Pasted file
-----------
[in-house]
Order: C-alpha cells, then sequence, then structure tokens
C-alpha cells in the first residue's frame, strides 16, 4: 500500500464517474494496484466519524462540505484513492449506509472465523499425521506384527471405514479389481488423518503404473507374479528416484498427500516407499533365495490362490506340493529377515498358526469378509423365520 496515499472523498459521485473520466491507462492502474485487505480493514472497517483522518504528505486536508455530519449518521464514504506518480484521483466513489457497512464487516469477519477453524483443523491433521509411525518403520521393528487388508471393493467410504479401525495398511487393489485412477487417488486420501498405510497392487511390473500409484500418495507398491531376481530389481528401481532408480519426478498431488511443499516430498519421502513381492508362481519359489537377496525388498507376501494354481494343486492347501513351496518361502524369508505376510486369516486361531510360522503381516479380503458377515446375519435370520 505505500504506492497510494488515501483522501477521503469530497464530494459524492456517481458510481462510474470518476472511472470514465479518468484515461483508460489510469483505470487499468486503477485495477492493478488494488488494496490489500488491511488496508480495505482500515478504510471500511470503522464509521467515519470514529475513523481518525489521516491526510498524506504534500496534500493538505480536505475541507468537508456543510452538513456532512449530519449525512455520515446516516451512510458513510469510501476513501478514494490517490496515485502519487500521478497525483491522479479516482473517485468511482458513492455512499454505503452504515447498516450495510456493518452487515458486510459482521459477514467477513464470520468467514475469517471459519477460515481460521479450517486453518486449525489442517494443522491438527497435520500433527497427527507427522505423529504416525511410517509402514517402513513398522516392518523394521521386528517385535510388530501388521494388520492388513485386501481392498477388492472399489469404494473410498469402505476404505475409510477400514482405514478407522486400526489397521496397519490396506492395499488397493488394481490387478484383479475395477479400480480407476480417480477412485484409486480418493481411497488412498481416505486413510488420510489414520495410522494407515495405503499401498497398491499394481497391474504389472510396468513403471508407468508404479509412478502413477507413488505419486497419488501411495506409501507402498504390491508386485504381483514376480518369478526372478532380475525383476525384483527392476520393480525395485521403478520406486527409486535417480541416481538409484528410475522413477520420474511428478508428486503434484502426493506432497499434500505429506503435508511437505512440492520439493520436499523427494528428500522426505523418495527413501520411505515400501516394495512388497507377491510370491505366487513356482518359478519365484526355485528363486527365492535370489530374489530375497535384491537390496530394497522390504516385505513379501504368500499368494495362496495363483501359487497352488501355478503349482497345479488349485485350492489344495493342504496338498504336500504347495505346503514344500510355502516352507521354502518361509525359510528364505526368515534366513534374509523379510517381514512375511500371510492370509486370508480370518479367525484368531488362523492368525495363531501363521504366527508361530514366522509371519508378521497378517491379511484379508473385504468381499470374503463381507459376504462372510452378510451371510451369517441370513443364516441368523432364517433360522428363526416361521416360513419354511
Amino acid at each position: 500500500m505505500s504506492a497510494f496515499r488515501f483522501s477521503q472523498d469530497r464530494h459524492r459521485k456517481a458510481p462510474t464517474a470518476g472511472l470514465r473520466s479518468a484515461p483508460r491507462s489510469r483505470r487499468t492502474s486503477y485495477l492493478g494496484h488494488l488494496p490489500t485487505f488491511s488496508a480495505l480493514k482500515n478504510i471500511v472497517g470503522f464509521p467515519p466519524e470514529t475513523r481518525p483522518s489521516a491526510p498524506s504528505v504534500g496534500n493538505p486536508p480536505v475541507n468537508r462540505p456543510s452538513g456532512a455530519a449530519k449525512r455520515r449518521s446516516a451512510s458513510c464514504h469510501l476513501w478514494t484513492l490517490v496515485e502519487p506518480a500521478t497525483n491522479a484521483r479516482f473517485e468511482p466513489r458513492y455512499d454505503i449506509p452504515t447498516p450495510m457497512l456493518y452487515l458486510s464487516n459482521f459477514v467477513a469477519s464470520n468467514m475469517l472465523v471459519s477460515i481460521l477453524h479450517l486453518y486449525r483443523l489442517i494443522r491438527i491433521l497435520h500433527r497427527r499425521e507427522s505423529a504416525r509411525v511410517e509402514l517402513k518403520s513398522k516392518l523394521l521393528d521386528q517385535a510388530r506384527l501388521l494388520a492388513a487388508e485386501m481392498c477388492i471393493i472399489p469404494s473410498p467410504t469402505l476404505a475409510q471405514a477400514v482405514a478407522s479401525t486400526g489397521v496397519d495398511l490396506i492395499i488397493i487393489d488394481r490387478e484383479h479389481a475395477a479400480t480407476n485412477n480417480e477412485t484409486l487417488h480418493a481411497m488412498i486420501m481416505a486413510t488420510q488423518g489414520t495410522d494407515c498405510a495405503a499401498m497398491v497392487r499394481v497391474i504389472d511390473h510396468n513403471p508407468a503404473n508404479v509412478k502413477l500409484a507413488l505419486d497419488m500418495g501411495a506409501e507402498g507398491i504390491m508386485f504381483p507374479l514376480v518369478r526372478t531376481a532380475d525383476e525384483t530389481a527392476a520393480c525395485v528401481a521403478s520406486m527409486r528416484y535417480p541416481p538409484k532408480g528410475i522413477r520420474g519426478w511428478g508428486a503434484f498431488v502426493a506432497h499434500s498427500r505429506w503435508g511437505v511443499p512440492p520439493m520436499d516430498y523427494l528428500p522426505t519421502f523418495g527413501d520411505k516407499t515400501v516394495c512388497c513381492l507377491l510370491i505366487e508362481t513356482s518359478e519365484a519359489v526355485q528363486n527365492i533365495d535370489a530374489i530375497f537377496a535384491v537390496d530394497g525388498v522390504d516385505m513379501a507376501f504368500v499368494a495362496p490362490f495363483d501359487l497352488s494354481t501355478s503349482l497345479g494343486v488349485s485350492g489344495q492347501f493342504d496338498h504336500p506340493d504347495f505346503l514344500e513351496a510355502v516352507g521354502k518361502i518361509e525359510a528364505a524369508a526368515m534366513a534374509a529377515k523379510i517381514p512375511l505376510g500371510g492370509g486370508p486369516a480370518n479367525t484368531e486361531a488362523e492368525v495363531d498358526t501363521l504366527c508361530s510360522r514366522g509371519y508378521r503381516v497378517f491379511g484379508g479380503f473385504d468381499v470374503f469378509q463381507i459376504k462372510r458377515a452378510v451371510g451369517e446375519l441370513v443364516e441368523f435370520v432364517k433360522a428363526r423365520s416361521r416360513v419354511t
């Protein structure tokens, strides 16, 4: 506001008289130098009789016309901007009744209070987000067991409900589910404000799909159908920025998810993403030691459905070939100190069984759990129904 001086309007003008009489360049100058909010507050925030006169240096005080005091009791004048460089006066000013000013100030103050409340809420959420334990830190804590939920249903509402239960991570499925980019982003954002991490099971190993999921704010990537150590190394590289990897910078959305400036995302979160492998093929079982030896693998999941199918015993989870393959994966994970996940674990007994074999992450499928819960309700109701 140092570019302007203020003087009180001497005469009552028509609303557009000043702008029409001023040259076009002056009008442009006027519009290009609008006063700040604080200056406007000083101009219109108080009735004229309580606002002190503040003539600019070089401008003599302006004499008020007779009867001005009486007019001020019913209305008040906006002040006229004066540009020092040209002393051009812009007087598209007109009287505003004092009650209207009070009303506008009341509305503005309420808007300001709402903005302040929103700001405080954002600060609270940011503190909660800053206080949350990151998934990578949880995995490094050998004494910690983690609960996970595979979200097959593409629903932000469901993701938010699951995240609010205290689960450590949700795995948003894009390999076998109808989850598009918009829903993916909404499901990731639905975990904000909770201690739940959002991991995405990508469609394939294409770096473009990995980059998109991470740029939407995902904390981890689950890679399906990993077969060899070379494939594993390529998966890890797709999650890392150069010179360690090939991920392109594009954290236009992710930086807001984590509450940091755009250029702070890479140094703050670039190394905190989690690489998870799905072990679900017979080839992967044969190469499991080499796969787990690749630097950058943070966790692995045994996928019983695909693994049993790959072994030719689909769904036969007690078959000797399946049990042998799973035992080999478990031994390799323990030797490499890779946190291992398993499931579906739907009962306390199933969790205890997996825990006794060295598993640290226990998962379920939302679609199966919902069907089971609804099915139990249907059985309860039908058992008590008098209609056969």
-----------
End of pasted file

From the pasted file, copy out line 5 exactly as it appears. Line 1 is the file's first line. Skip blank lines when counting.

């Protein structure tokens, strides 16, 4: 506001008289130098009789016309901007009744209070987000067991409900589910404000799909159908920025998810993403030691459905070939100190069984759990129904 001086309007003008009489360049100058909010507050925030006169240096005080005091009791004048460089006066000013000013100030103050409340809420959420334990830190804590939920249903509402239960991570499925980019982003954002991490099971190993999921704010990537150590190394590289990897910078959305400036995302979160492998093929079982030896693998999941199918015993989870393959994966994970996940674990007994074999992450499928819960309700109701 140092570019302007203020003087009180001497005469009552028509609303557009000043702008029409001023040259076009002056009008442009006027519009290009609008006063700040604080200056406007000083101009219109108080009735004229309580606002002190503040003539600019070089401008003599302006004499008020007779009867001005009486007019001020019913209305008040906006002040006229004066540009020092040209002393051009812009007087598209007109009287505003004092009650209207009070009303506008009341509305503005309420808007300001709402903005302040929103700001405080954002600060609270940011503190909660800053206080949350990151998934990578949880995995490094050998004494910690983690609960996970595979979200097959593409629903932000469901993701938010699951995240609010205290689960450590949700795995948003894009390999076998109808989850598009918009829903993916909404499901990731639905975990904000909770201690739940959002991991995405990508469609394939294409770096473009990995980059998109991470740029939407995902904390981890689950890679399906990993077969060899070379494939594993390529998966890890797709999650890392150069010179360690090939991920392109594009954290236009992710930086807001984590509450940091755009250029702070890479140094703050670039190394905190989690690489998870799905072990679900017979080839992967044969190469499991080499796969787990690749630097950058943070966790692995045994996928019983695909693994049993790959072994030719689909769904036969007690078959000797399946049990042998799973035992080999478990031994390799323990030797490499890779946190291992398993499931579906739907009962306390199933969790205890997996825990006794060295598993640290226990998962379920939302679609199966919902069907089971609804099915139990249907059985309860039908058992008590008098209609056969």